I work in a school & was frustrated that I wasn't informed but have learned this is common place.  RTI is now state mandated for those who need it.  So now, school wide, kids are broken down into groups and tutored on their level needed. Some kids, learn much better on the smaller level...look at it as extra help and support him at home.  Good luck!

     

     

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  • We have kids that are pulled for 30 minutes a day/5x a week. It is just an extension of small group. We don't really notify their parents about it-
  • Thanks so much for all the replies.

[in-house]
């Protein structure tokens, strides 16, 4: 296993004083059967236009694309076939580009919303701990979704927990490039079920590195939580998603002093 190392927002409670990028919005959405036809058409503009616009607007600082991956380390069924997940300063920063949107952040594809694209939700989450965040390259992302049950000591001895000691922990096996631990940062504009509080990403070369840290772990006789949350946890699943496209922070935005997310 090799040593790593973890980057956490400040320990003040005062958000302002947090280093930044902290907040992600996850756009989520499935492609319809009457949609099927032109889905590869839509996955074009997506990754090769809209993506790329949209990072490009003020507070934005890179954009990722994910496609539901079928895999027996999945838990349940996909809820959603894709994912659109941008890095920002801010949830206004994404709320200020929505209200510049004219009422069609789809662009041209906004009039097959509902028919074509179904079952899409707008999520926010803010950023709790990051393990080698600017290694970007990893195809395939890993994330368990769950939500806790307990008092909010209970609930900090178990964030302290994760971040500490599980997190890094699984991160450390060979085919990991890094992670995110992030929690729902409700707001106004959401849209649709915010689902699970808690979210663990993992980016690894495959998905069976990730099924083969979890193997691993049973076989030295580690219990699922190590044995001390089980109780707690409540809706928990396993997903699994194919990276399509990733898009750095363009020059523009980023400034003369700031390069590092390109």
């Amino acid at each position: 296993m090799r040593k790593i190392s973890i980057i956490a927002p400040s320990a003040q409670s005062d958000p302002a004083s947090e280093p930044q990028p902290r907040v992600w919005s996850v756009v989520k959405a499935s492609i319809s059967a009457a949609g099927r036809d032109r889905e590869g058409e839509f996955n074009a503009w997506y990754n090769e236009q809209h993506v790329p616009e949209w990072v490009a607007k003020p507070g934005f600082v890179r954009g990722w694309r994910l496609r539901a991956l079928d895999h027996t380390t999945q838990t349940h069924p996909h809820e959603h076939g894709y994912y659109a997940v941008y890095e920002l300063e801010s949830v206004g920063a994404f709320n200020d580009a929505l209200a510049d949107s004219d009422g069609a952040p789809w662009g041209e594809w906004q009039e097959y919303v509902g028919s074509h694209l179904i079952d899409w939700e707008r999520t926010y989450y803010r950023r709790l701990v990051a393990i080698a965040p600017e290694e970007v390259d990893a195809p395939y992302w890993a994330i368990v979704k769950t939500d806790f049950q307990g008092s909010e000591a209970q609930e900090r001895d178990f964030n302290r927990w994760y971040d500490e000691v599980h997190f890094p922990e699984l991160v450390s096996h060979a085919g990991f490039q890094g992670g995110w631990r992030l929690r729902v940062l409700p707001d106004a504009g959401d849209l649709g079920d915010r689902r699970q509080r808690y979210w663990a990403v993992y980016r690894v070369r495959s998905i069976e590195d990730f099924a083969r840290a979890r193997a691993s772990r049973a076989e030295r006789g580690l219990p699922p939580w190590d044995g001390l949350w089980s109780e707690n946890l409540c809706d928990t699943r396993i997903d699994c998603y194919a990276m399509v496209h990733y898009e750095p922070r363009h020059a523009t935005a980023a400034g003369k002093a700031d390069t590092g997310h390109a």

I contacted our school's principal, and she said she confirmed my son's involvement in Title 1 services last year. We did sign a consent that our son "may" receive services last year, but were never told, and it was not on his report card. The principal did acknowledge that this would be a surprise to a parent, that communication should have been more intentional than it was, and she took my suggestion of more direct contact from the Title 1 teachers, and to not rely on the prior year's involvement as notification for subsequent years.

    I also contacted the Title 1 teacher. She indicated that decoding is their main area of focus now, and has provided some fluency practice for DS that we can work on at home. I feel that the open dialogue has put my mind at ease.

    Right now DS is getting one on one instruction 3x per week from this teacher. I am very thankful that our school has the resource and that he was identified. I was also told that DS scored above needing the additional summer and before school help, so that's positive too.